Blogging makes your brain bigger?

I’ve wondered for some time what effect the richness of the internet and the enormity of information at our fingertips might be doing to our brains.

A pair of physicians that blog have conjectured that blogging itself might very well be expanding our brains. Anyone that knows me (along with the several thousand people who’ve visited my blog over the last four months) would tell you that it’s obvious my brain has shrunk!  🙂

The pair, Drs. Fernette and Brock Eide, have a blog posting that asks the question: “What effect is all this blogging having on the brains of bloggers?”

They cover a few points (to which I’ve added comments of my own) such as:

  1. Blogs can promote critical and analytical thinking.” I agree. If I or another blogger are going to be taken seriously and nakedly put our ideas out there for the world to see, then having them thought through and supported is a good thing
  2. Blogging can be a powerful promoter of creative, intuitive, and associational thinking.” Well…I think I’m already that way to a pretty great degree, but I’ll admit that blogging has caused me to think about my ‘connecting the dots’ in even more significant and different ways
  3. Blogs promote analogical thinking.” I concur. For me, critical thinking is to blogging as strategy is to business: you better think through your positions and actions carefully but change fast if it becomes necessary, always be flexible and, most importantly, connect the dots that others don’t.
  4. Blogging is a powerful medium for increasing access and exposure to quality information.” Quality? Some times. Those bloggers that write their opinion and back it up with research (i.e., links citing material) are more believable and almost always cite reputable sources. Access? Absolutely. I find TONS of delightful and insightful sources through bloggers.
  5. Blogging combines the best of solitary reflection and social interaction.” Agree with the solitary reflection. Would with the social interaction but my blog visits haven’t yet reached critical mass nor have comments flooded in.

So you may be thinking, “Steve, looking at blogging in a singular way demonstrates that your brain HAS shrunk!” You could be right. But let me add something to that thought of yours regarding my little brain and your curiousity about whether or not it’s probable that I’m intellectually equal to a rhesus monkey.

According to an article on MSNBC, researchers at the Massachusetts Institute of Technology trained rhesus monkeys to categorize dogs and cats. These trained monkeys learned to classify computer-generated images of felines and canines. “The researchers inserted wires into the monkeys’ brains and hooked them up to monitoring devices. Then they recorded the reactions of single nerve cells in the “executive” area of the brain responsible for higher-level thinking, called the prefrontal cortex, as the monkeys responded to rendered graphics of cats and dogs.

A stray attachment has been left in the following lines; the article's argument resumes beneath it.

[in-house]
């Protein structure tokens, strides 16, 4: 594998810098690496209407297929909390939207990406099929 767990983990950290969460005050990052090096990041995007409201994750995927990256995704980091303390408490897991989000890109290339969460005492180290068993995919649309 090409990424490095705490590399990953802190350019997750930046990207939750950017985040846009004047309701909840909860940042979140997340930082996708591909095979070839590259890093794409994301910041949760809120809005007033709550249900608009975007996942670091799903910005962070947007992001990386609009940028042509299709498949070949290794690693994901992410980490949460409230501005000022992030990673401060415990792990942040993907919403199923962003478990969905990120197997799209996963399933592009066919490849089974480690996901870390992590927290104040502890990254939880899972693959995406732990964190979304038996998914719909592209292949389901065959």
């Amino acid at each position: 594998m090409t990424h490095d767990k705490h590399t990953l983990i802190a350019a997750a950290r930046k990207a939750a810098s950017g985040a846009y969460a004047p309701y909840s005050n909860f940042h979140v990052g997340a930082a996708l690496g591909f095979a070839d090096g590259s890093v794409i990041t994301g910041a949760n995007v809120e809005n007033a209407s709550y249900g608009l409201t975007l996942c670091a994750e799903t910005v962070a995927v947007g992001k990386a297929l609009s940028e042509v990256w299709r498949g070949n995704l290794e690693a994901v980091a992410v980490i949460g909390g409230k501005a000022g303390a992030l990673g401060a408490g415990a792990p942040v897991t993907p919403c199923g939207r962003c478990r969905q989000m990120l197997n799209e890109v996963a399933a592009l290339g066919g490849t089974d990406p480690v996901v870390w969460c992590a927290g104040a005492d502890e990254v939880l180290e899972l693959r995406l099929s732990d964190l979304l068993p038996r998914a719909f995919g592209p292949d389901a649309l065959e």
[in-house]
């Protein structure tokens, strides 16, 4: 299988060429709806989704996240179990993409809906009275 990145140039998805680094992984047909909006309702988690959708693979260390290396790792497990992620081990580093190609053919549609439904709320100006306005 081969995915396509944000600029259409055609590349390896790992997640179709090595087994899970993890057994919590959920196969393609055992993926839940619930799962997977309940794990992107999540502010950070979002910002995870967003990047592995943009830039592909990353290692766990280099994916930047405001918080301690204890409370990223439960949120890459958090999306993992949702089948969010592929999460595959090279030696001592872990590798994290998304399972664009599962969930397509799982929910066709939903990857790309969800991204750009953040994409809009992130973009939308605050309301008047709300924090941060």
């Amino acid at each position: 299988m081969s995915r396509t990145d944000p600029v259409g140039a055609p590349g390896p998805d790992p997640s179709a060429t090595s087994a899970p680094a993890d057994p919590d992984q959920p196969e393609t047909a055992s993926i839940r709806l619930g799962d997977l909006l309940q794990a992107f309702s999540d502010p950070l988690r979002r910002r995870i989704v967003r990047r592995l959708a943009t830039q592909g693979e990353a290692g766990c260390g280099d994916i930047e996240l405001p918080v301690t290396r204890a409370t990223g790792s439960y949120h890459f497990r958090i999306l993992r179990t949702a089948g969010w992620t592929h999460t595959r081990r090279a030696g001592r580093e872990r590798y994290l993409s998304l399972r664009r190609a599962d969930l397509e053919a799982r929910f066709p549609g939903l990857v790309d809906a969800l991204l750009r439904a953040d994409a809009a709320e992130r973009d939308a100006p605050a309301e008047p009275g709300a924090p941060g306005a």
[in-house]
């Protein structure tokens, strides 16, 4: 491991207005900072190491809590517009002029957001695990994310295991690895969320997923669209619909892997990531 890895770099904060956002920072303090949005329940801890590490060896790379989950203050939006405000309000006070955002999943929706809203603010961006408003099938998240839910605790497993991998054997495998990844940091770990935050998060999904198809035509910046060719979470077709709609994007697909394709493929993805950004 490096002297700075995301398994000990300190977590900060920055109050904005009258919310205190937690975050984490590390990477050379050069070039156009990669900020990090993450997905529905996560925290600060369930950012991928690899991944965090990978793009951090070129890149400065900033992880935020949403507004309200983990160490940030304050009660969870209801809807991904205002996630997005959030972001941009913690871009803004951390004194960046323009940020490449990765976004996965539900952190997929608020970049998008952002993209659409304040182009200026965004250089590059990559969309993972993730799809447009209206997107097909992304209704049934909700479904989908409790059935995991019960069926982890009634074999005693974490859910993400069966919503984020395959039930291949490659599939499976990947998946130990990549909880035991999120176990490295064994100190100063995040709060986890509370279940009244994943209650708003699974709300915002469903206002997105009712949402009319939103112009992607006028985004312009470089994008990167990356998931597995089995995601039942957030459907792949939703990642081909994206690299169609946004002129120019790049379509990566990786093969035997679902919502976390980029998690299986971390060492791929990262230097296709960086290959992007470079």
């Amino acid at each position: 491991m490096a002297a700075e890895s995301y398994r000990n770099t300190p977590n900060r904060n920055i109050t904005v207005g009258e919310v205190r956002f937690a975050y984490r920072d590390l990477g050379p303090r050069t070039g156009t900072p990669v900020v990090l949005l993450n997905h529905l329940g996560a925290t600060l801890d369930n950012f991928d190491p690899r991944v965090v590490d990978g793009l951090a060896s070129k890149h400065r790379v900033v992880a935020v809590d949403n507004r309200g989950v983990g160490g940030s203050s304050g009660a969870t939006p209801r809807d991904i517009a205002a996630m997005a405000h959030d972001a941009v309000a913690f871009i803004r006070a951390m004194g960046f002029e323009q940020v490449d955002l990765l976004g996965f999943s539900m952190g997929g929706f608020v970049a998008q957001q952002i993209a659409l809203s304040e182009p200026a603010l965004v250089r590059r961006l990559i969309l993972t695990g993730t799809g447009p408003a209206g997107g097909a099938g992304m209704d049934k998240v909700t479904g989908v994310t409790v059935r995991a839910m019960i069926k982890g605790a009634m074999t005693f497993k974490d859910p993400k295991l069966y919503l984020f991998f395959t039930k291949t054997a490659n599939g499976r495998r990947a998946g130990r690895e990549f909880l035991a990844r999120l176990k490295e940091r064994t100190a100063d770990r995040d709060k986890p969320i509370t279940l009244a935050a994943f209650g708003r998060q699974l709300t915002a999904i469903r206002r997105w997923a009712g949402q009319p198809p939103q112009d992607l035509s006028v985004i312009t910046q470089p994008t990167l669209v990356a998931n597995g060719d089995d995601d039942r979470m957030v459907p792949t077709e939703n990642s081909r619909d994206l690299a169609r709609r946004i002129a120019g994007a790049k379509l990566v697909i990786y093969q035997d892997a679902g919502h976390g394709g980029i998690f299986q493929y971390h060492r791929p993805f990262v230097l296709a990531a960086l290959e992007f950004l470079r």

Then they used morphing software to change these images to “sorta cat” and “sorta dog”.

The article goes on, “Regardless of how morphologically close the images looked, and even after the monkeys were retrained to learn revised criteria for dogness and catness, individual nerve cells responded by reflecting the newly learned categories.

In other words, the brain had rewired itself.

So I submit that the gigantic array of internet information sources, associations we need to make in our bloggin’ brains in order to post good, credible stuff, interactions with others about these posts, undoubtedly cause us to revise our criteria for subjects upon which we’re blogging. This goes double for the readers of blogs who are taking in huge volumes of data and making rapid cognitive associations as they surf the Web.

I gotta run now…I’m suddenly craving a banana.

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About Steve Borsch

Strategist. Learner. Idea Guy. Salesman. Connector of Dots. Friend. Husband & Dad. CEO. Janitor. More here.

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Connecting the Dots Podcast

Podcasting hit the mainstream in July of 2005 when Apple added podcast show support within iTunes. I'd seen this coming so started podcasting in May of 2005 and kept going until August of 2007. Unfortunately was never 'discovered' by national broadcasters, but made a delightfully large number of connections with people all over the world because of these shows. Click here to view the archive of my podcast posts.